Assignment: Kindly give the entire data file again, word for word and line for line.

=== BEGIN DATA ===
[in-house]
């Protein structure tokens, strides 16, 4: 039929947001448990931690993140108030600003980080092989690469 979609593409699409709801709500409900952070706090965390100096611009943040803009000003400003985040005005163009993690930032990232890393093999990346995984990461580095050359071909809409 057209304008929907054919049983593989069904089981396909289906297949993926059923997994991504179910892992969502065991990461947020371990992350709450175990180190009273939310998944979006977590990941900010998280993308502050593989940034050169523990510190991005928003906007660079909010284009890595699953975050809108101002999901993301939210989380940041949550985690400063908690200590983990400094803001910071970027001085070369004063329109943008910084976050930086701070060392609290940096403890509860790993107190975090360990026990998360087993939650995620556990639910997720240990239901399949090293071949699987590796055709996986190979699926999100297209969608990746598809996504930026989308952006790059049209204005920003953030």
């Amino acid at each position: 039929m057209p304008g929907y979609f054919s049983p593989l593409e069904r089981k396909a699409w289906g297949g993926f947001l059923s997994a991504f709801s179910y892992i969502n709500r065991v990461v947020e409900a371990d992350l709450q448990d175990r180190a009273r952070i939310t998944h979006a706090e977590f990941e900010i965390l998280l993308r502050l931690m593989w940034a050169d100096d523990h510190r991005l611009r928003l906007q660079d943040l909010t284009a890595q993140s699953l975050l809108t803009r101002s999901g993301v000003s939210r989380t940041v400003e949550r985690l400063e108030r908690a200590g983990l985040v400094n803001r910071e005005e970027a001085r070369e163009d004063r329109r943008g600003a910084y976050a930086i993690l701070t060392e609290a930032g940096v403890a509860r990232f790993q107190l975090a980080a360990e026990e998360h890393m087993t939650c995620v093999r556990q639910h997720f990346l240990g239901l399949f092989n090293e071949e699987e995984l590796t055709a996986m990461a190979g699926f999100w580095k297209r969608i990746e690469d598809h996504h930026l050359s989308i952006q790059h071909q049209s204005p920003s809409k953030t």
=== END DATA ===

[in-house]
């Protein structure tokens, strides 16, 4: 039929947001448990931690993140108030600003980080092989690469 979609593409699409709801709500409900952070706090965390100096611009943040803009000003400003985040005005163009993690930032990232890393093999990346995984990461580095050359071909809409 057209304008929907054919049983593989069904089981396909289906297949993926059923997994991504179910892992969502065991990461947020371990992350709450175990180190009273939310998944979006977590990941900010998280993308502050593989940034050169523990510190991005928003906007660079909010284009890595699953975050809108101002999901993301939210989380940041949550985690400063908690200590983990400094803001910071970027001085070369004063329109943008910084976050930086701070060392609290940096403890509860790993107190975090360990026990998360087993939650995620556990639910997720240990239901399949090293071949699987590796055709996986190979699926999100297209969608990746598809996504930026989308952006790059049209204005920003953030």
């Amino acid at each position: 039929m057209p304008g929907y979609f054919s049983p593989l593409e069904r089981k396909a699409w289906g297949g993926f947001l059923s997994a991504f709801s179910y892992i969502n709500r065991v990461v947020e409900a371990d992350l709450q448990d175990r180190a009273r952070i939310t998944h979006a706090e977590f990941e900010i965390l998280l993308r502050l931690m593989w940034a050169d100096d523990h510190r991005l611009r928003l906007q660079d943040l909010t284009a890595q993140s699953l975050l809108t803009r101002s999901g993301v000003s939210r989380t940041v400003e949550r985690l400063e108030r908690a200590g983990l985040v400094n803001r910071e005005e970027a001085r070369e163009d004063r329109r943008g600003a910084y976050a930086i993690l701070t060392e609290a930032g940096v403890a509860r990232f790993q107190l975090a980080a360990e026990e998360h890393m087993t939650c995620v093999r556990q639910h997720f990346l240990g239901l399949f092989n090293e071949e699987e995984l590796t055709a996986m990461a190979g699926f999100w580095k297209r969608i990746e690469d598809h996504h930026l050359s989308i952006q790059h071909q049209s204005p920003s809409k953030t």